Chinese New Year in Harbin

I wasn't prepared to spend my second Chinese New Year in Dalian, stuck inside being constantly bombarded by fireworks and such. Hence I decided a little trip was in order!

I decided on Harbin, about 700 kms North. Thankfully there was a fast train in operation now which cut the travel time down to about 6 hours. When you are on the road indefinitely you don't think twice about a 12 hour train ride squatting in the corner next to chain smoking Chinese. Seems now, that I am working and only had just over a week off, my mind is tuned differently. I did however stick to my philosophy of not planning anything and left my apartment hoping the God's were on my side and that there would be a seat available during this, the busiest time of the year to travel!

I was in luck, and upon arriving a the station had to wait only 20 secs to be 'served'. A record no doubt! It felt good to be back in the realm of relative unknown I have been missing for a while...

6 Uneventful hours later and I arrived. A mutual friend of mine had a friend living in Harbin. We had gone in touch and had kindly offered to put me up for the night. He was also a deadhead so was in no doubt that we would get on. Upon arriving a beers were opened and dinner shortly served. Around midnight we headed out to look around and take some photo's. Unfortunately, the noise was  rather deceiving as we didn't manage to see many fireworks, despite the war zone like noise!

The following day I checked into a cheap hotel. At £3 a night it was a bargain, and more than acceptable. I compare everything to the Brothel I stayed in Liberia or the Mosquito infested cell in Pakistan. This was quite a luxury compared to those rooms!

Harbin has quite a unique history compared to other cities around China. During the construction of the trans-siberian in the late 19th century, and the Socialist Revolution in 1918 many Russians immigrated and put down their roots. There formed a large Jewish community, the economy improved dramatically, and up until the cultural revolution there were substantially more 'foreigners' than local Chinese. However slowly the numbers dwindled, and today it is a Chinese city once more and the only evidence that they were ever there is the architecture and a couple of Russian restaurants.  I saw only 4 Russians during my time who I assumed to be locals...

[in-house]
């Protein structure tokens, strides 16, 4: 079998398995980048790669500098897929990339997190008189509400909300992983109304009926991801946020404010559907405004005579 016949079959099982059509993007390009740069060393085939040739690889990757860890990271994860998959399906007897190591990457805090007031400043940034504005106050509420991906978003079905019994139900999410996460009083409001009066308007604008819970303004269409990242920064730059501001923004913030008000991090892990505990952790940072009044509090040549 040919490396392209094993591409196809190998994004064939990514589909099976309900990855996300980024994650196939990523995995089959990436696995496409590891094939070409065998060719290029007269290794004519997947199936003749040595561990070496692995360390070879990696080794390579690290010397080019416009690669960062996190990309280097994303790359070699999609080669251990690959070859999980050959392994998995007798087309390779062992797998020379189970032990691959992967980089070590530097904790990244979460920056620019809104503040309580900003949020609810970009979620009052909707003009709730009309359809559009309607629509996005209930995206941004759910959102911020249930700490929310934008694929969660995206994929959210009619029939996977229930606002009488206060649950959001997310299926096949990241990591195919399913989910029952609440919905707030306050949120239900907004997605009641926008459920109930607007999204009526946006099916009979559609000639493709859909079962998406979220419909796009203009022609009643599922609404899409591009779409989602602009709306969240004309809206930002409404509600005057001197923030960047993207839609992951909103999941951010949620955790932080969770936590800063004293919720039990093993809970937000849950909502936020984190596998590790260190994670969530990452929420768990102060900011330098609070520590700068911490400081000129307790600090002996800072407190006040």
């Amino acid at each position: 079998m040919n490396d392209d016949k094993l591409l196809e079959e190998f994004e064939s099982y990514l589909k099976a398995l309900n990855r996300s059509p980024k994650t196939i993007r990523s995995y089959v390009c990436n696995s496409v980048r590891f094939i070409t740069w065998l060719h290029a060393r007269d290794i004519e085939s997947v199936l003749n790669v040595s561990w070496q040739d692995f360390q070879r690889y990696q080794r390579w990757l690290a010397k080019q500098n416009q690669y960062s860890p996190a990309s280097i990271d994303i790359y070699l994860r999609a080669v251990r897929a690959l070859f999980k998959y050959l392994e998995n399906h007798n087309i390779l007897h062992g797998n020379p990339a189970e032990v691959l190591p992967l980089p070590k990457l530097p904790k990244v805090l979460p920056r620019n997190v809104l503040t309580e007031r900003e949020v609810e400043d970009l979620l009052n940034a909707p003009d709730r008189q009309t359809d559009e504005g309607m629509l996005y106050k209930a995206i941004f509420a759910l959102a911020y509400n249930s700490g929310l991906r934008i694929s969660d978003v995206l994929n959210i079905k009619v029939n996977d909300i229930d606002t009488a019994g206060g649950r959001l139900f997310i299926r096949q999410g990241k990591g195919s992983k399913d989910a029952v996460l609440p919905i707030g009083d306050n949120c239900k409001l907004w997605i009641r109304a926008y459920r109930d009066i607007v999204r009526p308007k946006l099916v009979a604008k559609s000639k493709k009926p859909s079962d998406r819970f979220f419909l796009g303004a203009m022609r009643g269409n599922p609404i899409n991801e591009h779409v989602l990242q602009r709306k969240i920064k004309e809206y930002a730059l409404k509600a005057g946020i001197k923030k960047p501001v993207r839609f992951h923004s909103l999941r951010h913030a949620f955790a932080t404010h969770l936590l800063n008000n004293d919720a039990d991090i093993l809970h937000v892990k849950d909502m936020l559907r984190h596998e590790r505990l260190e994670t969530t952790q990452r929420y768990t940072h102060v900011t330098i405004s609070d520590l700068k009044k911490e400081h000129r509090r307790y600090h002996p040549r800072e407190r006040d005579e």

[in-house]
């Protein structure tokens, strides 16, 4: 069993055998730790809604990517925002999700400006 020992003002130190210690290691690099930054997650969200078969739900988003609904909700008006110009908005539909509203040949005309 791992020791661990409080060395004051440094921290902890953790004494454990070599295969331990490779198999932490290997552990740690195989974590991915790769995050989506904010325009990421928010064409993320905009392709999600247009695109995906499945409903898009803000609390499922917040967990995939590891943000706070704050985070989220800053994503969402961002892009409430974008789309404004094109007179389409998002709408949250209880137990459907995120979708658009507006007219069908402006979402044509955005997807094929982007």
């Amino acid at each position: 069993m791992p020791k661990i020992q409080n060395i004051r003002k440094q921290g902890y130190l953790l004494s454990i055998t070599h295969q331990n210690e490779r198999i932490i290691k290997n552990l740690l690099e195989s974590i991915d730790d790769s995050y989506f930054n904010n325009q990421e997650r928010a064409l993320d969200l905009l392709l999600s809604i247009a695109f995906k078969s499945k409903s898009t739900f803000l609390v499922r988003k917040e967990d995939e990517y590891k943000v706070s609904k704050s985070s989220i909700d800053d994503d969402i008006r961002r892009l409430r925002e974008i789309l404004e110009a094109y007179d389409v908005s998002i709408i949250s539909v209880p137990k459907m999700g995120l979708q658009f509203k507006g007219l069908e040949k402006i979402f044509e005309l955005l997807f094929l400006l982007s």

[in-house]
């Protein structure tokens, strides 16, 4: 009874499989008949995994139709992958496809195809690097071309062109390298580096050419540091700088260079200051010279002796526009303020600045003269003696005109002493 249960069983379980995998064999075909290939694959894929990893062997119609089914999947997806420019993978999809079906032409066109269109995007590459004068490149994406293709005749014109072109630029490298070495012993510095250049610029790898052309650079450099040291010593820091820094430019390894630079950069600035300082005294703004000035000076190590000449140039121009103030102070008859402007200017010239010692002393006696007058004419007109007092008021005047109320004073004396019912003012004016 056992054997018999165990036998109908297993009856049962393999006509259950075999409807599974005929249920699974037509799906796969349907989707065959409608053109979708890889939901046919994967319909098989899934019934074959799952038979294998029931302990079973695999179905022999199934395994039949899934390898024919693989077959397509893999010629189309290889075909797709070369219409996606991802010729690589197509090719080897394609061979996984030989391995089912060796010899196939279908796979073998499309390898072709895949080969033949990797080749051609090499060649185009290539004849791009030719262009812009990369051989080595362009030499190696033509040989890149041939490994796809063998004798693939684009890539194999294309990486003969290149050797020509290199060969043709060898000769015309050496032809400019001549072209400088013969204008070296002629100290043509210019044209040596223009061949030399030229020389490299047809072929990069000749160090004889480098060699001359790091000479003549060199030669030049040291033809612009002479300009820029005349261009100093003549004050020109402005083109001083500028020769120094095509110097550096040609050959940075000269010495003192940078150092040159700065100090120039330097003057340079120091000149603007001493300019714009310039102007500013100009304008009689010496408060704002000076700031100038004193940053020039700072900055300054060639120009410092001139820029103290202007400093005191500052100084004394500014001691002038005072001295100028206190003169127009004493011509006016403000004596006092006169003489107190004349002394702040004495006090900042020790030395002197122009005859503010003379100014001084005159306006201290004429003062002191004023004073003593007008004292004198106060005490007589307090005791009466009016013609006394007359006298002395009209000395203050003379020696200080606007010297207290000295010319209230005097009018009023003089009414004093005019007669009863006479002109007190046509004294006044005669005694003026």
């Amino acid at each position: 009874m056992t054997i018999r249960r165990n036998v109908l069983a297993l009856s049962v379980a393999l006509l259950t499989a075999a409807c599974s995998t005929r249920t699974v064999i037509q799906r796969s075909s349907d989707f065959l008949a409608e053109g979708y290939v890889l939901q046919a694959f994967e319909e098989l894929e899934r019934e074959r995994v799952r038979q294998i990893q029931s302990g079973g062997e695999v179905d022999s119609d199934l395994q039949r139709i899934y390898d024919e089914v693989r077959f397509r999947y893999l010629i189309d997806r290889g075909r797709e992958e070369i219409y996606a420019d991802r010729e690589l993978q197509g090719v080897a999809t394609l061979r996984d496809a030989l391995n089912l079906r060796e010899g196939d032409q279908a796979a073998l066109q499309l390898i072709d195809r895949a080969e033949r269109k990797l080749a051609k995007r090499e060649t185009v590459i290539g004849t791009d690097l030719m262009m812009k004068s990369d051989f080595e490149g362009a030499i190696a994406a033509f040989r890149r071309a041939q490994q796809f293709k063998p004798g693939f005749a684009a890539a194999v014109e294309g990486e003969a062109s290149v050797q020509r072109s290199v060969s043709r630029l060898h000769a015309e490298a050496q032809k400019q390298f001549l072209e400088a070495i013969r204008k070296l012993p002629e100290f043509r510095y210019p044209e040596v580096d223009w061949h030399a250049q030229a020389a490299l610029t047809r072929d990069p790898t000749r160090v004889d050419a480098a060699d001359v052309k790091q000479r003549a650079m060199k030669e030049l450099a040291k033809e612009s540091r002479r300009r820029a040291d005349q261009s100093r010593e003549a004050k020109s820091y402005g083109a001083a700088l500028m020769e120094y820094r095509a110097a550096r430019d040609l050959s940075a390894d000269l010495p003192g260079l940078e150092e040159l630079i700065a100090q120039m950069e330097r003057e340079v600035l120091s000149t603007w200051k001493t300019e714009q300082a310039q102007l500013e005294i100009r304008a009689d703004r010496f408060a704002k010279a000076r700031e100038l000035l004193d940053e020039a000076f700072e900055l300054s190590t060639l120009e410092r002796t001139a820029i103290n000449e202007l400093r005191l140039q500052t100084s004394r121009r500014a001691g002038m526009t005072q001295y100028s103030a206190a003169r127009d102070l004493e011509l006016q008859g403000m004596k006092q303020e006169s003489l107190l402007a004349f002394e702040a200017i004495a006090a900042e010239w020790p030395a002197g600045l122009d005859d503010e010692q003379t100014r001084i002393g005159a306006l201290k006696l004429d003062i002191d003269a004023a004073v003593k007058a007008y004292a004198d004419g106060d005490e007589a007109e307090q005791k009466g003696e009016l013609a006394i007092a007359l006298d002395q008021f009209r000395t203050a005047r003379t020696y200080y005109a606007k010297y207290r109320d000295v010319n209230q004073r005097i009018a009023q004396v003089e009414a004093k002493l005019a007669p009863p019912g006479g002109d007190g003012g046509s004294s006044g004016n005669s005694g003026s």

Apart from it's Russian heritage it's famous for  it's bitter temperatures and Ice Sculpture Festival (which go hand in hand really) which of course is a must when visiting. I went, and although very impressive, at 300rmb I felt it rather overpriced!  Walking on the frozen river was certainly interesting and quite the novelty. However after about an hour my hands (and camera, which stopped working) decided it was time to head inside (although I was told, at (only!) -20 it was rather warm for this time of year!) Of course my favourite pastime is just walking around randomly, which I did and ended up in what one could only describe as a slum. Certainly not slums by African standards, however in the harsh winter, life must not be easy..

After 3 days I developed a general feel for Harbin. It certainly seems alot more 'rough around the edges' than new and modern Dalian, and I certainly found that attractive about the place. However I felt the Russian heritage has long since vanished and now, the only remnants than remain are superficial and designed to bring in the tourists dollars. Harbin a century ago would certainly have been an amazingly interesting place.

My final night was spent watching Chris, my new friend pulling at a few tunes at one of his local bars. I'm certainly not the drinker anymore as after only 4 beers I felt rather groggy the following morning.

So I packed my few things, and headed to the station, not knowing when my next little adventure would be. I might have to be patient and wait a while however travelling is still in my blood and this short little taste has left me more determined and focused to start my next adventure: Dalian to Uk by bike. In time, inshallah! 🙂

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